And round the wonder-witching Bower of Bliss,
            Peopled with magic sleights.

And suddenly wrapt in such a sunset blaze
Of music—flushing through arborious ways
    From birds and waves, voices and viols sweet,
All mingled in a weired wind warbling low—
    Yea, such as might, so long as heard, even cheat
            The damned of their woe.

And lastly, ere the drowsy hours of sleep
Came hushing o’er grateful hearts should steep
    Their happiness in prayer; acknowledging
His goodness, who hath filled the day and night
    With strength and bounty, poured as from a spring
            For all who live aright.

The Poet

Both great and bountiful is he,
     The Poet,—he whose glorious gift
Free of the world, and making free,
Heavenward on wings of melody
               Can all things lift!

Yes, well may we account him great
     Who through his every living line,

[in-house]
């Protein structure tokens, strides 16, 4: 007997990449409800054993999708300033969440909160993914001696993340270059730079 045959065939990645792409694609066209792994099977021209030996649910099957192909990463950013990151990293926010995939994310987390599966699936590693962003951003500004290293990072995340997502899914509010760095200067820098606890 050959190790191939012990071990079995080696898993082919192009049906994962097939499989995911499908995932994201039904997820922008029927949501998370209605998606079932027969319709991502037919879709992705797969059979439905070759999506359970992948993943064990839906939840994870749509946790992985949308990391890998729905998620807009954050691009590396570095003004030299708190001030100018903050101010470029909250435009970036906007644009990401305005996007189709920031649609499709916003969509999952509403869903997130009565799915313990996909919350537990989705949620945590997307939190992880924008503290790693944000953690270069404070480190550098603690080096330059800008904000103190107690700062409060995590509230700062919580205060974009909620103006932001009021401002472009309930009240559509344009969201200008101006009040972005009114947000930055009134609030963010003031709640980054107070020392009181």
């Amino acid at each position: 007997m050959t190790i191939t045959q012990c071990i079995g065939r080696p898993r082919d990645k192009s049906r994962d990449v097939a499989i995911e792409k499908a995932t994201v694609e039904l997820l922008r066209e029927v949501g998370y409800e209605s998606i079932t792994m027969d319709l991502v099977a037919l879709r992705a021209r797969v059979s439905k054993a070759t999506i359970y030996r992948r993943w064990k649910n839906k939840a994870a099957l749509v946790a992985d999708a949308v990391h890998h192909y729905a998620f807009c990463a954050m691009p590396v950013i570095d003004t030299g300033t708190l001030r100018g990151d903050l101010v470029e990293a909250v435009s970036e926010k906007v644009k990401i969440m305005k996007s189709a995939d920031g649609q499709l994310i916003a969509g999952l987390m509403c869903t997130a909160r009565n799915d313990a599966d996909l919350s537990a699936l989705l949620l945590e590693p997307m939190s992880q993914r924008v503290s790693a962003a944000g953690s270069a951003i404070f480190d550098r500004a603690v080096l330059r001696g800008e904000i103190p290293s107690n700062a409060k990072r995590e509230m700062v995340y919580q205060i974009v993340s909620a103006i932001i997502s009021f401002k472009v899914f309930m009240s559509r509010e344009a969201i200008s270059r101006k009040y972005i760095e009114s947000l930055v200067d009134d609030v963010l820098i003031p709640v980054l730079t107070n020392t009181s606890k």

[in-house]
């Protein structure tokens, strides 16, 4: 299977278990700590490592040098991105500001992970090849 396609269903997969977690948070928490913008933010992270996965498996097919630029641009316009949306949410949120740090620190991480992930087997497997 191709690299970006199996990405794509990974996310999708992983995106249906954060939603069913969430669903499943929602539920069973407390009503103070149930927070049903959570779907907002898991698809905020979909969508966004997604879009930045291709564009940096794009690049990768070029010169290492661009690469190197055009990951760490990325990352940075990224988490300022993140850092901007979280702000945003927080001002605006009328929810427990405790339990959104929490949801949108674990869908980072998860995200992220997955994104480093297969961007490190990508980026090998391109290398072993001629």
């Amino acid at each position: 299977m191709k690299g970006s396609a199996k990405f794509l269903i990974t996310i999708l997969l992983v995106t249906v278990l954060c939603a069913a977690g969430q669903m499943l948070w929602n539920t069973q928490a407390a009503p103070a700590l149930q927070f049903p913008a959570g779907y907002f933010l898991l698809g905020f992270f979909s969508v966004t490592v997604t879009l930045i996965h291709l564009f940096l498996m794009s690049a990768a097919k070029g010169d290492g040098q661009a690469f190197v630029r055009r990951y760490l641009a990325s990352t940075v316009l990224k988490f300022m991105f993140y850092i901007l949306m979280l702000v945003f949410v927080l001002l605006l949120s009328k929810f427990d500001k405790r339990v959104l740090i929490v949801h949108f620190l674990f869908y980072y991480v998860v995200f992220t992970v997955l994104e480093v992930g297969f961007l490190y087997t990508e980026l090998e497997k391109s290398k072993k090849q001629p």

Doth, elevated, elevate,
And throw Into the Mind’s estate
               A ray divine!

And bountiful as well as great,
     Who still, in every song of power,
Commissioned, God-like, to create,
Bequeaths to Nature and to Fate
               A rarer flower!

A rose of joy that cannot die!
     A gem of light that nought may dim!
Some well of faith no drouth shall dry!
Some foretaste of those anthems high
               The Seraphs hymn!

Some glimpse of God—some mightier star
     Isling a supersensual sky!
Some glory without stint or bar—
A value over-valuing far
               All Pride can buy!

All Pride can buy, or Avarice hoard,
     Or earth-born influence attain!
A loveliness by Love adored—
A stuff by royal natures stored
               As priceless gain!

Then great and bounteous both is he,
     The Poet,—he whose glorious gift,
Free of the world, and making free,
Heavenward on wings of melody
          Can all things lift!

Yea, whatso he hath seen or heard—
     As at the morning’s golden rise,
The lark from his ground-nest is stirred,
And lifted, till he flames—a bird
          Of Paradise!


THE END